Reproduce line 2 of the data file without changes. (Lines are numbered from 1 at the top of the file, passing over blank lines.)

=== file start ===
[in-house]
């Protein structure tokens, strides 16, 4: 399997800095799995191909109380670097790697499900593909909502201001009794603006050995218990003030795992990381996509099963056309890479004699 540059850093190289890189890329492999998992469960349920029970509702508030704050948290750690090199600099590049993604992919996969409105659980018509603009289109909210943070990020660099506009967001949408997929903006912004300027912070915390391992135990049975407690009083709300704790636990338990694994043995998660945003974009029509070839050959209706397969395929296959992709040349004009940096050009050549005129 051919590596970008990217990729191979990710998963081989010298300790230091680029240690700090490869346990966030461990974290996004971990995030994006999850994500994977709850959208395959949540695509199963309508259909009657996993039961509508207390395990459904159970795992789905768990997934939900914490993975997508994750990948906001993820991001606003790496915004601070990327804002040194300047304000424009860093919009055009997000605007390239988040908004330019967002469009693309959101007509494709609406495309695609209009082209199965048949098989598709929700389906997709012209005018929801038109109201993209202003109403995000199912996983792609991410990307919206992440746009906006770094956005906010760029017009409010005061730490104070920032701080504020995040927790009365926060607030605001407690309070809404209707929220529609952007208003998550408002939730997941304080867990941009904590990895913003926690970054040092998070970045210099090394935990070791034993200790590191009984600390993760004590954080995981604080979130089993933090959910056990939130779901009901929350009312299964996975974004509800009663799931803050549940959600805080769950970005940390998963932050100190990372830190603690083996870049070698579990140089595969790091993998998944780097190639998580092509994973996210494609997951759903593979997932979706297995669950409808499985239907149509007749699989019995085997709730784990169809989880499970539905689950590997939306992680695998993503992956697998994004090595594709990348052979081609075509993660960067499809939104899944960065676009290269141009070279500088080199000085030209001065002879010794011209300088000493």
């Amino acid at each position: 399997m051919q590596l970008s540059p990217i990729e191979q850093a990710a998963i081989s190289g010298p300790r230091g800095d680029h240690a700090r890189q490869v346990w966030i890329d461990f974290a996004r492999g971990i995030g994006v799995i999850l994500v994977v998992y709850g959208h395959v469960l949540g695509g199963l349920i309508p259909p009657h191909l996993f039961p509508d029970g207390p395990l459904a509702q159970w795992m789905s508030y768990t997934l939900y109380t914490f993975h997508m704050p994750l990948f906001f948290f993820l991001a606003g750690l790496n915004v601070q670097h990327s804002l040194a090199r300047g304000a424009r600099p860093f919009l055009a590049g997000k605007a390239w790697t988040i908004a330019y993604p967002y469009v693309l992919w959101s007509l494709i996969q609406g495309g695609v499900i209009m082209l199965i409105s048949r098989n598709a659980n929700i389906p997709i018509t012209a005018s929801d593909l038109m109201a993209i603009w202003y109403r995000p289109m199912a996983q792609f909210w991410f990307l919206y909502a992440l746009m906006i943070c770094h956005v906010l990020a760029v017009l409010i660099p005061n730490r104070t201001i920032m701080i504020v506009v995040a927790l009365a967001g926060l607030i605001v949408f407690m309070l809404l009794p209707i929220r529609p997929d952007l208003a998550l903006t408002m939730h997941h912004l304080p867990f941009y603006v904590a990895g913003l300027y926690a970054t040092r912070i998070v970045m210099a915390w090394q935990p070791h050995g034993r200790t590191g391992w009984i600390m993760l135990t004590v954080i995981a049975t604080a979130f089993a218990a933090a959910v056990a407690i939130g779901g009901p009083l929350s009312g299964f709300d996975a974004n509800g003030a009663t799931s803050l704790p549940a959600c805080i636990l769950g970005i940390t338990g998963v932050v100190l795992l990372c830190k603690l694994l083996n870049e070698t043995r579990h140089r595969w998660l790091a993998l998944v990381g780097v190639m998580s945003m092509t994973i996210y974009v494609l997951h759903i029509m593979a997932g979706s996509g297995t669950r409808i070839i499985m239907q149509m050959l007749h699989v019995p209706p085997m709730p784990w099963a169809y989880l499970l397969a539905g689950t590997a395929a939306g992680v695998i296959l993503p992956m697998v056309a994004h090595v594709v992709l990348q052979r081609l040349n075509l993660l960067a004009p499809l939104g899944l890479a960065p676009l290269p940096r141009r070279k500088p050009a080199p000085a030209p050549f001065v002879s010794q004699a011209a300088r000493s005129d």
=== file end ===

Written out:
């Protein structure tokens, strides 16, 4: 399997800095799995191909109380670097790697499900593909909502201001009794603006050995218990003030795992990381996509099963056309890479004699 540059850093190289890189890329492999998992469960349920029970509702508030704050948290750690090199600099590049993604992919996969409105659980018509603009289109909210943070990020660099506009967001949408997929903006912004300027912070915390391992135990049975407690009083709300704790636990338990694994043995998660945003974009029509070839050959209706397969395929296959992709040349004009940096050009050549005129 051919590596970008990217990729191979990710998963081989010298300790230091680029240690700090490869346990966030461990974290996004971990995030994006999850994500994977709850959208395959949540695509199963309508259909009657996993039961509508207390395990459904159970795992789905768990997934939900914490993975997508994750990948906001993820991001606003790496915004601070990327804002040194300047304000424009860093919009055009997000605007390239988040908004330019967002469009693309959101007509494709609406495309695609209009082209199965048949098989598709929700389906997709012209005018929801038109109201993209202003109403995000199912996983792609991410990307919206992440746009906006770094956005906010760029017009409010005061730490104070920032701080504020995040927790009365926060607030605001407690309070809404209707929220529609952007208003998550408002939730997941304080867990941009904590990895913003926690970054040092998070970045210099090394935990070791034993200790590191009984600390993760004590954080995981604080979130089993933090959910056990939130779901009901929350009312299964996975974004509800009663799931803050549940959600805080769950970005940390998963932050100190990372830190603690083996870049070698579990140089595969790091993998998944780097190639998580092509994973996210494609997951759903593979997932979706297995669950409808499985239907149509007749699989019995085997709730784990169809989880499970539905689950590997939306992680695998993503992956697998994004090595594709990348052979081609075509993660960067499809939104899944960065676009290269141009070279500088080199000085030209001065002879010794011209300088000493």